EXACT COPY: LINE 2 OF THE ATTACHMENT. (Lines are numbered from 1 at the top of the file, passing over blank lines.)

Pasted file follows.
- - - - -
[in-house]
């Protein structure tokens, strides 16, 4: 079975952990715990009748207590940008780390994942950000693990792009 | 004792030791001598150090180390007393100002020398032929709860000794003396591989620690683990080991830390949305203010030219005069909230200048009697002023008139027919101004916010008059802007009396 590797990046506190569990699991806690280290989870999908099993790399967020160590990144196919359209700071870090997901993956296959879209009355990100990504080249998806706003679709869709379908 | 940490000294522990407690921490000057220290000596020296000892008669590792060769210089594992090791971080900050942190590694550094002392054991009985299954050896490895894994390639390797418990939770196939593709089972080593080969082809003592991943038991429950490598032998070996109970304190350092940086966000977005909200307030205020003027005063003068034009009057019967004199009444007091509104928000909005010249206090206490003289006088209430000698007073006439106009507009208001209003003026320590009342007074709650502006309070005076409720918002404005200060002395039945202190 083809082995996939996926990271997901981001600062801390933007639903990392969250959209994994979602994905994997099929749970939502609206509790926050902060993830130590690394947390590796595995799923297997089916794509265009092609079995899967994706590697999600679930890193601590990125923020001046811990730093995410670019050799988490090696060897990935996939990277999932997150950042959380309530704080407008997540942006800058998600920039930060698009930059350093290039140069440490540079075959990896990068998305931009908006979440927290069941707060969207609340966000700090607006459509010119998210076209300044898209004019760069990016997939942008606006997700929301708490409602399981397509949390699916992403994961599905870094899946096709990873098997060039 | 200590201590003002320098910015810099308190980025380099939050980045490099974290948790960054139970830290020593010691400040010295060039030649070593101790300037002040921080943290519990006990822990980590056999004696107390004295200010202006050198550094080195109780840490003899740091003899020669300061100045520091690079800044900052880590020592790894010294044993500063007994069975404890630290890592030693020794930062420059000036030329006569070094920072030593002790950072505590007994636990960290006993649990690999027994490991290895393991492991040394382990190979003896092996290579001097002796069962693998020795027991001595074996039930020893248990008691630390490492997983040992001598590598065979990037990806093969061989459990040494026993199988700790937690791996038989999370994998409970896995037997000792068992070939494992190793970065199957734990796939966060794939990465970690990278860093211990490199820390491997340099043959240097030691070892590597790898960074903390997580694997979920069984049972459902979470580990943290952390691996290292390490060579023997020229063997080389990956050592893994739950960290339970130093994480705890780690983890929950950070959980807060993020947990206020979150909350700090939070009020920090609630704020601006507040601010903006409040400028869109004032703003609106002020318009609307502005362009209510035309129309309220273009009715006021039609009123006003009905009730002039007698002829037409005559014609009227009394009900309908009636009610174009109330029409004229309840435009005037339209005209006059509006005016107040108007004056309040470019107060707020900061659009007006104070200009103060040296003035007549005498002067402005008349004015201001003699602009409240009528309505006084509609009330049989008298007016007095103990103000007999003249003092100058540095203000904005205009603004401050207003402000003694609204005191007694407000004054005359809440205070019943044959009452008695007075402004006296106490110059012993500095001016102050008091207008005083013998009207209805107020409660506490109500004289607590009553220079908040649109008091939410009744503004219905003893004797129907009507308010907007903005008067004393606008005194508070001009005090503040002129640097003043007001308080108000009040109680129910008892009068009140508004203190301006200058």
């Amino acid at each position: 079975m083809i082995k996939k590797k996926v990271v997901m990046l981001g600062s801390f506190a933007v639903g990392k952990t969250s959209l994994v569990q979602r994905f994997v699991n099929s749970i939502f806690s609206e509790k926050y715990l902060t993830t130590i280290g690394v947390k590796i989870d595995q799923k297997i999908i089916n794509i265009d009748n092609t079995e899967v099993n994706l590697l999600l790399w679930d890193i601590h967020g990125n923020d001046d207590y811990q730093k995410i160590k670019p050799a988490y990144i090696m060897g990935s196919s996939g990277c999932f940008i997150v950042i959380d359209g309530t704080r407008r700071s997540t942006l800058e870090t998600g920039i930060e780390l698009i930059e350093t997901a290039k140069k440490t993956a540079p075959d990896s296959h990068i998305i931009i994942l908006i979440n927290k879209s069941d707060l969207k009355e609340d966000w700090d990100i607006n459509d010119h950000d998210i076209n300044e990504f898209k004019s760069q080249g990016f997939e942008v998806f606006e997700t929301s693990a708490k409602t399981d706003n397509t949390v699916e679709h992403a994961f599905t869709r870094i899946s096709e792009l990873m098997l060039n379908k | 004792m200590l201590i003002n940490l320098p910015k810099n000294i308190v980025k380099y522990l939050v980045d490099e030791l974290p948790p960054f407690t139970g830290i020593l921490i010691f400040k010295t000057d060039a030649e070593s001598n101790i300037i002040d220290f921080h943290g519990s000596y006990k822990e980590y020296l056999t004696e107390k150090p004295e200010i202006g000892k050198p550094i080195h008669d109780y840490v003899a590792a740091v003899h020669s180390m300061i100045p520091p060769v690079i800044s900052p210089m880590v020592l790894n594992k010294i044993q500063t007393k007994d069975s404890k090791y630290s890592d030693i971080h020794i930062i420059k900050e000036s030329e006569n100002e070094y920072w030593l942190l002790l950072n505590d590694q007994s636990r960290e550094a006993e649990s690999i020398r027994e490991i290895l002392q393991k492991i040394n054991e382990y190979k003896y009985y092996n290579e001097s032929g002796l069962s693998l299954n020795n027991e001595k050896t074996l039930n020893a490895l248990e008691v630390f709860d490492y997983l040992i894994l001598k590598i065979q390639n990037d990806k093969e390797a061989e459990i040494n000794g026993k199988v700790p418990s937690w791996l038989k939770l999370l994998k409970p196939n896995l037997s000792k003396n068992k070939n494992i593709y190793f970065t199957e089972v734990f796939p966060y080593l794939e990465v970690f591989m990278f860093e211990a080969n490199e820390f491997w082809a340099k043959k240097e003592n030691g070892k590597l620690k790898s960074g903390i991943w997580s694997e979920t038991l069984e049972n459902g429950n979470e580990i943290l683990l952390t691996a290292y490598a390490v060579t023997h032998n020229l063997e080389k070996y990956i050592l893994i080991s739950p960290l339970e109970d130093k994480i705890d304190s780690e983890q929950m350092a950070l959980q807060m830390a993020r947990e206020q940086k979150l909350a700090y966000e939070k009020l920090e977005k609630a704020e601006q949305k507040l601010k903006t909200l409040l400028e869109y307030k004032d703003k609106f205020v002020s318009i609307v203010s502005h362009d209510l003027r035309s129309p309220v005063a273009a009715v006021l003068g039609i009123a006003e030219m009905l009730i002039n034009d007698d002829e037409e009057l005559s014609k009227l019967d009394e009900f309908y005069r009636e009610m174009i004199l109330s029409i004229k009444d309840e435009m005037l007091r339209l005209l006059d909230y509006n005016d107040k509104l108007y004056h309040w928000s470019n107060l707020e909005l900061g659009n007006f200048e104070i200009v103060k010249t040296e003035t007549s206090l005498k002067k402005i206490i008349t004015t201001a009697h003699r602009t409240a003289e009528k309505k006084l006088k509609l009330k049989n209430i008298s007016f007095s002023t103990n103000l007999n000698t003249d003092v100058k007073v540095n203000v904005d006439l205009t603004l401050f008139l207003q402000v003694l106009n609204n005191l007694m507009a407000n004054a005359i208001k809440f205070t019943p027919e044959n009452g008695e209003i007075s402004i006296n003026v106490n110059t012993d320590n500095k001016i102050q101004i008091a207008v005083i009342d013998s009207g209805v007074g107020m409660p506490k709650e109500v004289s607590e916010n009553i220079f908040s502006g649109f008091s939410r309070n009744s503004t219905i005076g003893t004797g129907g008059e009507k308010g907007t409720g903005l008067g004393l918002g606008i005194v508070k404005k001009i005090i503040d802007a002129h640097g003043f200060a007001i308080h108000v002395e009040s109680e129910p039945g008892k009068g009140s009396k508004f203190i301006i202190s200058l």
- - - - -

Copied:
């Protein structure tokens, strides 16, 4: 079975952990715990009748207590940008780390994942950000693990792009 | 004792030791001598150090180390007393100002020398032929709860000794003396591989620690683990080991830390949305203010030219005069909230200048009697002023008139027919101004916010008059802007009396 590797990046506190569990699991806690280290989870999908099993790399967020160590990144196919359209700071870090997901993956296959879209009355990100990504080249998806706003679709869709379908 | 940490000294522990407690921490000057220290000596020296000892008669590792060769210089594992090791971080900050942190590694550094002392054991009985299954050896490895894994390639390797418990939770196939593709089972080593080969082809003592991943038991429950490598032998070996109970304190350092940086966000977005909200307030205020003027005063003068034009009057019967004199009444007091509104928000909005010249206090206490003289006088209430000698007073006439106009507009208001209003003026320590009342007074709650502006309070005076409720918002404005200060002395039945202190 083809082995996939996926990271997901981001600062801390933007639903990392969250959209994994979602994905994997099929749970939502609206509790926050902060993830130590690394947390590796595995799923297997089916794509265009092609079995899967994706590697999600679930890193601590990125923020001046811990730093995410670019050799988490090696060897990935996939990277999932997150950042959380309530704080407008997540942006800058998600920039930060698009930059350093290039140069440490540079075959990896990068998305931009908006979440927290069941707060969207609340966000700090607006459509010119998210076209300044898209004019760069990016997939942008606006997700929301708490409602399981397509949390699916992403994961599905870094899946096709990873098997060039 | 200590201590003002320098910015810099308190980025380099939050980045490099974290948790960054139970830290020593010691400040010295060039030649070593101790300037002040921080943290519990006990822990980590056999004696107390004295200010202006050198550094080195109780840490003899740091003899020669300061100045520091690079800044900052880590020592790894010294044993500063007994069975404890630290890592030693020794930062420059000036030329006569070094920072030593002790950072505590007994636990960290006993649990690999027994490991290895393991492991040394382990190979003896092996290579001097002796069962693998020795027991001595074996039930020893248990008691630390490492997983040992001598590598065979990037990806093969061989459990040494026993199988700790937690791996038989999370994998409970896995037997000792068992070939494992190793970065199957734990796939966060794939990465970690990278860093211990490199820390491997340099043959240097030691070892590597790898960074903390997580694997979920069984049972459902979470580990943290952390691996290292390490060579023997020229063997080389990956050592893994739950960290339970130093994480705890780690983890929950950070959980807060993020947990206020979150909350700090939070009020920090609630704020601006507040601010903006409040400028869109004032703003609106002020318009609307502005362009209510035309129309309220273009009715006021039609009123006003009905009730002039007698002829037409005559014609009227009394009900309908009636009610174009109330029409004229309840435009005037339209005209006059509006005016107040108007004056309040470019107060707020900061659009007006104070200009103060040296003035007549005498002067402005008349004015201001003699602009409240009528309505006084509609009330049989008298007016007095103990103000007999003249003092100058540095203000904005205009603004401050207003402000003694609204005191007694407000004054005359809440205070019943044959009452008695007075402004006296106490110059012993500095001016102050008091207008005083013998009207209805107020409660506490109500004289607590009553220079908040649109008091939410009744503004219905003893004797129907009507308010907007903005008067004393606008005194508070001009005090503040002129640097003043007001308080108000009040109680129910008892009068009140508004203190301006200058």